6.6 Switch Network Daemons
6.7 Altering Which Daemons Start on Boot
6.8 Network Security
6.9 Configuring iptables
6.10 Mapping Physical Network Interfaces to ethX Device Names
6.10.1 Making Sure All Network Interfaces are Started
6.10.2 Finding Current Names for Physical Interfaces
6.10.3 Building the MAC Address List
6.10.4 Changing the Interface Device Names
6.10.5 Test the New Network Name Mapping
6.11 Configuring our Bridge, Bonds and Interfaces
6.11.1 Creating New Network Configuration Files
6.11.2 Configuring the Bridge
6.11.3 Creating the Bonded Interfaces
6.11.4 Alter the Interface Configurations
6.12 Loading the New Network Configuration
6.12.1 Verifying the New Network Config
6.13 Adding Everything to /etc/hosts
6.14 What is IPMI
6.14.1 Reading IPMI Data
6.14.2 Finding our IPMI LAN Channel
6.14.3 Reading IPMI Data
6.14.4 Testing the IPMI Connection From the Peer
6.15 Setting up SSH
6.15.1 Create the RSA Keys
6.15.2 Populate known_hosts
6.15.3 Copy Public Keys to Enable SSH Without a Password
6.16 Setting Up UPS Monitoring
6.16.1 Installing apcupsd
6.16.2 Configuring Apcupsd For Two UPSes
6.16.3 SELinux and apcupsd
6.16.4 Testing the Multi-UPS apcupds
6.17 Monitoring Storage
6.17.1 Monitoring LSI-Based RAID Controllers with MegaCli Installing MegaCli Checking Storage Health with MegaCli64 Managing MegaSAS.log
7 Configuring The Cluster Foundation
7.1 Keeping Time in Sync
7.2 Alternate Configuration Methods
7.3 The First cluster.conf Foundation Configuration
7.3.1 Name the Cluster and Set the Configuration Version
7.3.2 Configuring cman Options
7.3.3 Defining Cluster Nodes
7.3.4 Defining Fence Devices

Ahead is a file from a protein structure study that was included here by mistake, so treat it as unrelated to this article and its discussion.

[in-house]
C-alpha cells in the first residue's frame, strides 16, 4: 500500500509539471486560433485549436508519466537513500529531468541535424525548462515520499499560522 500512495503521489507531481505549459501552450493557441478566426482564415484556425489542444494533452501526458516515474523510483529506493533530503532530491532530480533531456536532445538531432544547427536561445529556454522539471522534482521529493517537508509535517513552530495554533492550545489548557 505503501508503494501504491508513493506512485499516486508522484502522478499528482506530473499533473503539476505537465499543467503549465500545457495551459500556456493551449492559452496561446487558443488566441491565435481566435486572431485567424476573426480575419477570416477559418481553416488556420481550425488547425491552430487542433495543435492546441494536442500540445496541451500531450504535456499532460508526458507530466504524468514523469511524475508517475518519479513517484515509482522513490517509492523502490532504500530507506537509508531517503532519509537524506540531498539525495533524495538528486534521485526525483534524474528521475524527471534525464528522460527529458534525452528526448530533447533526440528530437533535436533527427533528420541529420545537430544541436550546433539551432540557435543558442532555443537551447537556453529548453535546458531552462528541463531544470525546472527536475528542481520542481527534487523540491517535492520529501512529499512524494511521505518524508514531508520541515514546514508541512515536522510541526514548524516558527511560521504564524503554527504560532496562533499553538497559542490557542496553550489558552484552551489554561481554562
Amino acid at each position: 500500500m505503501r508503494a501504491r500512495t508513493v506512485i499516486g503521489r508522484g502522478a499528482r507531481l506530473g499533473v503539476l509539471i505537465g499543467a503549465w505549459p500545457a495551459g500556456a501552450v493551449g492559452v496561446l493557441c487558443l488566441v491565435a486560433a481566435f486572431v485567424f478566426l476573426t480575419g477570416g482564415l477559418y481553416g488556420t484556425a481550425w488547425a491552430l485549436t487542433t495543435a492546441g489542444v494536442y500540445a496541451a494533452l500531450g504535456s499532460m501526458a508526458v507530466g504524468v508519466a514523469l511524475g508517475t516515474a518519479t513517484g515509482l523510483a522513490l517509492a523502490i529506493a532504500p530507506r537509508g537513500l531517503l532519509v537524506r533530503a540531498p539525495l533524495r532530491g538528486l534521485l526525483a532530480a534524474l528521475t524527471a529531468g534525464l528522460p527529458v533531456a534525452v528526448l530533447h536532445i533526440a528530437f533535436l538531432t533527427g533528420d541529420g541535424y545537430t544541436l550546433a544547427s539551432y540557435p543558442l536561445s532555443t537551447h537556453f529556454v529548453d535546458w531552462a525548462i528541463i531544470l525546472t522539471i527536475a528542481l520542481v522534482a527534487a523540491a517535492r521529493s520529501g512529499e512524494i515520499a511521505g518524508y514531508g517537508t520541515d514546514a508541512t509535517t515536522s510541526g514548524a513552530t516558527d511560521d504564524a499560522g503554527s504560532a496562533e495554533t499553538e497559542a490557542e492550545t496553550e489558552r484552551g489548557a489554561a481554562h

7.3.5 Using the Fence Devices
7.3.6 Giving Nodes More Time to Start and Avoiding “Fence Loops”
7.3.7 Configuring Totem
7.3.8 Validating and Pushing the /etc/cluster/cluster.conf File
7.3.9 Setting up ricci
7.3.10 Starting the Cluster for the First Time
7.4 Testing Fencing
7.4.1 Using Fence_check to Verify our Fencing Config
7.4.2 Crashing an-c05n01 for the First Time
7.4.3 Cutting the Power to an-c05n01
7.4.4 Hanging an-c05n02
7.4.5 Cutting the Power to an-c05n02
8 Installing DRBD
8.1 Option 1 – Fully Supported by Red Hat and Linbit
8.2 Option 2 – Install From ELRepo
8.3 Option 3 – Install From Source
8.3.1 Hooking DRBD into the Cluster’s Fencing
8.3.2 The “Why” of our Layout – More Safety!
8.4 Creating The Partitions For DRBD
8.4.1 Block Alignment
8.4.2 Determining Storage Pool Sizes
8.4.3 Creating the DRBD Partitions
8.5 Configuring DRBD
8.5.1 Configuring DRBD Global and Common Options
8.5.2 Configuring the DRBD Resources
8.6 Initializing the DRBD Resources
8.7 Loading the drbd Kernel Module
9 Initializing Clustered Storage
9.1 Clustered Logical Volume Management
9.1.1 Configuring Clustered LVM Locking
9.1.2 Testing the clvmd Daemon
9.1.3 Initialize our DRBD Resource for use as LVM PVs
9.1.4 Creating Cluster Volume Groups
9.1.5 Creating a Logical Volume
9.2 Creating the Shared GFS2 Partition
9.3 Adding /shared to /etc/fstab
9.3.1 Stopping All Clustered Storage Components
10 Managing Storage In The Cluster
10.1 A Note on Daemon Starting
10.1.1 Defining the Resources
10.1.2 Creating Failover Domains
10.1.3 Creating Clustered Storage and libvirtd Service
10.2 Validating and Pushing the Changes
10.3 Checking the Cluster’s Status
10.4 Managing Cluster Resources
10.5 Stopping Clustered Storage – A Preview to Cold-Stopping the Cluster
10.6 Starting Clustered Storage
11 Testing Network Redundancy
11.1 What we will be Watching
11.1.1 Understanding ‘/proc/net/bonding/bondX’
11.1.2 Understanding ‘/etc/init.d/drbd status’
11.1.3 Understanding ‘cman_tool nodes’
11.2 Network Testing Terminal Layout
11.3 How to Know if the Tests Passed
11.4 Breaking things!
11.4.1 Failing a Bond’s Primary Interface
11.4.2 Failing the Network Switches
12 Provisioning Virtual Machines
12.1 Before We Begin – Building a Dashboard
12.2 A Note on the Following Server Installations
12.3 Provision Planning
12.4 Provisioning vm01-win2008
12.4.1 Creating vm01-win2008’s Storage